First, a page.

Throwback Thursday: Making batch files into executables

October 30th, 2014 by Alex Riedel
Last updated on October 30th, 2014


PrimalScript 2014 can make a variety of script files into executable files. We call that packaging. This feature is mostly used by VBScript and PowerShell administrators to wrap their scripts into an executable file that can be shipped to end users and prevent prying eyes from seeing what makes the magic happen. For the aforementioned VBScript and PowerShell scripts this usually means a package that executes the code in memory, without the use of a temporary file.

We did however receive quite a number of requests lately to also package Batch or CMD files. Here is where the “Throwback Thursday” comes in. We didn’t think too many admins still use batch files. We are however always happy to comply with simple requests and PrimalScript can now package these batch files into executable files.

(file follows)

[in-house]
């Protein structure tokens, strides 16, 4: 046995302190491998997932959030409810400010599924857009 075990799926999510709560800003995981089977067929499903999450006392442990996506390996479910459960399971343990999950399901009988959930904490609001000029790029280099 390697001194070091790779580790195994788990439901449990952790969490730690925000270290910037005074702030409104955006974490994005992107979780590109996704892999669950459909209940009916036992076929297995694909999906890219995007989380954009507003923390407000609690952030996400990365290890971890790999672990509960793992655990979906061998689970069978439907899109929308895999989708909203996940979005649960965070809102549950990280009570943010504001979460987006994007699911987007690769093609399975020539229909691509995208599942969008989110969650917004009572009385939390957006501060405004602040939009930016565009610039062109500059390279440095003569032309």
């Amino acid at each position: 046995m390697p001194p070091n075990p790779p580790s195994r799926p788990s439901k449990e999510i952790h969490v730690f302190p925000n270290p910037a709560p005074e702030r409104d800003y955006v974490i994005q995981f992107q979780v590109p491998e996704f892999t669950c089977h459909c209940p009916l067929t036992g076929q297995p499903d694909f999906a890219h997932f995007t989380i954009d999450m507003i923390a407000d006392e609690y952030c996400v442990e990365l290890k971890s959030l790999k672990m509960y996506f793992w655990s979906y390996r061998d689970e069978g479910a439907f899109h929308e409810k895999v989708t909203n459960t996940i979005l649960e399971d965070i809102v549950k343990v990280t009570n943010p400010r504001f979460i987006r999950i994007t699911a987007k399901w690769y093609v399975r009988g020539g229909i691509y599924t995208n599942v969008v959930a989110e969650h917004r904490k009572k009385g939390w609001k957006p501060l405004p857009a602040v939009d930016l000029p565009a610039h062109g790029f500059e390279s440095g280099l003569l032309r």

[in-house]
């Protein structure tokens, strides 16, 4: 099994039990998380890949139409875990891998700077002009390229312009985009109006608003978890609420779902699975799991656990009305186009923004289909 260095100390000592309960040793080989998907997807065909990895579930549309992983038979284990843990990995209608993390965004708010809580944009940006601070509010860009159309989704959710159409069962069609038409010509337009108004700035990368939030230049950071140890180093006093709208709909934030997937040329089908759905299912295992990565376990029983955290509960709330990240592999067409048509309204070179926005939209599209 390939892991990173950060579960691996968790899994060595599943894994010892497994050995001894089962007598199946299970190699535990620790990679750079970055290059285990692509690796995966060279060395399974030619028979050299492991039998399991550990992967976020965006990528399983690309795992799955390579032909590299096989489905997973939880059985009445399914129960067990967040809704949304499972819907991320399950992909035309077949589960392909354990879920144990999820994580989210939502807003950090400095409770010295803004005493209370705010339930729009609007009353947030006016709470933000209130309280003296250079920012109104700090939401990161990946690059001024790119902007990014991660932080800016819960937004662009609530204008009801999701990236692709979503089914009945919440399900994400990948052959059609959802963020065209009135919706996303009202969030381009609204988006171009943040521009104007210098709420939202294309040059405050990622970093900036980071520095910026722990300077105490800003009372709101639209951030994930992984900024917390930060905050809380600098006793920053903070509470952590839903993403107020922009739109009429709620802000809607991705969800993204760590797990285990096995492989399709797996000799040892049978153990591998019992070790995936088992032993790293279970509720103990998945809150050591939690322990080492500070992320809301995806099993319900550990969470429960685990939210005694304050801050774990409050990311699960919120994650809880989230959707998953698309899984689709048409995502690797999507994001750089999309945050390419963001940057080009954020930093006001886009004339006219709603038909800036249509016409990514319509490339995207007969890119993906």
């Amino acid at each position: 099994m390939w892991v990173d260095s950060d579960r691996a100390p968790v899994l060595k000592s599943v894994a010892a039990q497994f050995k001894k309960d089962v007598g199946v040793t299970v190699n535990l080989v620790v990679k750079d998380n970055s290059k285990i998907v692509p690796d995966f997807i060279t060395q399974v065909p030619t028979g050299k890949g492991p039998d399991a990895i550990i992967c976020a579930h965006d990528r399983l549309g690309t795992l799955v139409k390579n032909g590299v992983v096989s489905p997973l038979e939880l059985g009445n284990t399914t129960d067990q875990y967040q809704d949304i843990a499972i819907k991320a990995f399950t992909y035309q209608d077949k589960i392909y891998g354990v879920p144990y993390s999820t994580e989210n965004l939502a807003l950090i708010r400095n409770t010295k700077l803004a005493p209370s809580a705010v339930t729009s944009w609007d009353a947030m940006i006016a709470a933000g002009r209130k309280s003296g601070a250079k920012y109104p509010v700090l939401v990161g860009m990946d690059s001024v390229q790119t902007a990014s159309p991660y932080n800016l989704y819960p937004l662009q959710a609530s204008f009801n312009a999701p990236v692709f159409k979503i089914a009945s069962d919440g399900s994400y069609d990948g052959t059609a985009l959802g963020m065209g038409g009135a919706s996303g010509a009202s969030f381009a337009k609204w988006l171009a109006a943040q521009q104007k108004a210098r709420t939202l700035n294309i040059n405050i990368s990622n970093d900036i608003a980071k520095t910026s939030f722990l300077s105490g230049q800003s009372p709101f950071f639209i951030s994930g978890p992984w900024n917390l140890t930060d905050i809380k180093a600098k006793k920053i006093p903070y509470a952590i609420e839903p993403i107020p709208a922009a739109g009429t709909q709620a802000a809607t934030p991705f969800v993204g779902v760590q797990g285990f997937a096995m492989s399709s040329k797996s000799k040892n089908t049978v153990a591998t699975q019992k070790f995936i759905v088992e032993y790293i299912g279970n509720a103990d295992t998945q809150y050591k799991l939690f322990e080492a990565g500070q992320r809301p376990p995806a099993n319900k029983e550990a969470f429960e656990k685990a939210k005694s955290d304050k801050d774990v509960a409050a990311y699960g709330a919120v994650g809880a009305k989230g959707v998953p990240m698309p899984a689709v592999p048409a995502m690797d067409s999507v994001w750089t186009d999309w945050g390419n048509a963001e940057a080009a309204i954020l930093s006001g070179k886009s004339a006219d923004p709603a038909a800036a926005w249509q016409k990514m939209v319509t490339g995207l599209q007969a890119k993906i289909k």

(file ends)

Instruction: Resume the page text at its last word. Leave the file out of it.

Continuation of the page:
Select the “CMD x64” or “CMD x86” engine and you are all set. Obviously there is only a command line engine for batch files.

Since there is no actual batch script engine, these file cannot be executed in memory. A temporary file is created and executed. Please note that user may have the ability to peek at the temporary files while your batch job is executing. Because we cannot determine in advance where the temporary folder will be, your current directory is not necessarily where the executable file resides. Please make sure to always set the current directory your process requires.

Also of note is that the cmd scripts are stored as unicode in the package and are converted to ANSI before written to the temporary file. The conversion uses the default codepage on the system executing the package.


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